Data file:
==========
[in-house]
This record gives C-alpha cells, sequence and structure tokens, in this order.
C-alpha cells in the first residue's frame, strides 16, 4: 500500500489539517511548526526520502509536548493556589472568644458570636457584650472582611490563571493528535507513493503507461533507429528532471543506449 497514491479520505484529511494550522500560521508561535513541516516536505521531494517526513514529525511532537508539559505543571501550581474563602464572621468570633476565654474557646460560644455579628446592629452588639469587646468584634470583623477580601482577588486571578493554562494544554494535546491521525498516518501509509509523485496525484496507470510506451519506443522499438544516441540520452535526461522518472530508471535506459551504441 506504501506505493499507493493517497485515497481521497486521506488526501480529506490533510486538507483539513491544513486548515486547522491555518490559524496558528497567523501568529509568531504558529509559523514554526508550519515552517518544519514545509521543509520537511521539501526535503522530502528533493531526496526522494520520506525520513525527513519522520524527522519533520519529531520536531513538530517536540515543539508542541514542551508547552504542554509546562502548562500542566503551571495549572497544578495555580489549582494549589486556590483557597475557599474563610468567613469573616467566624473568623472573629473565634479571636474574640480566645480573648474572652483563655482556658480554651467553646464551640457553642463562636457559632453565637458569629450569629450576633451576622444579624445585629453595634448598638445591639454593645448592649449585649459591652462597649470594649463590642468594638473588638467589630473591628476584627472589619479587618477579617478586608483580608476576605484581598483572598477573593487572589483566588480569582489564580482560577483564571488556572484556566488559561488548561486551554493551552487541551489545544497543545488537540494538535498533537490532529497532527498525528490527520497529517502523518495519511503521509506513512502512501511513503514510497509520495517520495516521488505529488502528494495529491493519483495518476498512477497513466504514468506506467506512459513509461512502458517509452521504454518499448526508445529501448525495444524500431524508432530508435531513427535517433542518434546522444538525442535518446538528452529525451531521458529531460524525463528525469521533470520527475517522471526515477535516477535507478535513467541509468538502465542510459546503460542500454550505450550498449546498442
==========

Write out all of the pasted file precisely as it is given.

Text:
[in-house]
This record gives C-alpha cells, sequence and structure tokens, in this order.
C-alpha cells in the first residue's frame, strides 16, 4: 500500500489539517511548526526520502509536548493556589472568644458570636457584650472582611490563571493528535507513493503507461533507429528532471543506449 497514491479520505484529511494550522500560521508561535513541516516536505521531494517526513514529525511532537508539559505543571501550581474563602464572621468570633476565654474557646460560644455579628446592629452588639469587646468584634470583623477580601482577588486571578493554562494544554494535546491521525498516518501509509509523485496525484496507470510506451519506443522499438544516441540520452535526461522518472530508471535506459551504441 506504501506505493499507493493517497485515497481521497486521506488526501480529506490533510486538507483539513491544513486548515486547522491555518490559524496558528497567523501568529509568531504558529509559523514554526508550519515552517518544519514545509521543509520537511521539501526535503522530502528533493531526496526522494520520506525520513525527513519522520524527522519533520519529531520536531513538530517536540515543539508542541514542551508547552504542554509546562502548562500542566503551571495549572497544578495555580489549582494549589486556590483557597475557599474563610468567613469573616467566624473568623472573629473565634479571636474574640480566645480573648474572652483563655482556658480554651467553646464551640457553642463562636457559632453565637458569629450569629450576633451576622444579624445585629453595634448598638445591639454593645448592649449585649459591652462597649470594649463590642468594638473588638467589630473591628476584627472589619479587618477579617478586608483580608476576605484581598483572598477573593487572589483566588480569582489564580482560577483564571488556572484556566488559561488548561486551554493551552487541551489545544497543545488537540494538535498533537490532529497532527498525528490527520497529517502523518495519511503521509506513512502512501511513503514510497509520495517520495516521488505529488502528494495529491493519483495518476498512477497513466504514468506506467506512459513509461512502458517509452521504454518499448526508445529501448525495444524500431524508432530508435531513427535517433542518434546522444538525442535518446538528452529525451531521458529531460524525463528525469521533470520527475517522471526515477535516477535507478535513467541509468538502465542510459546503460542500454550505450550498449546498442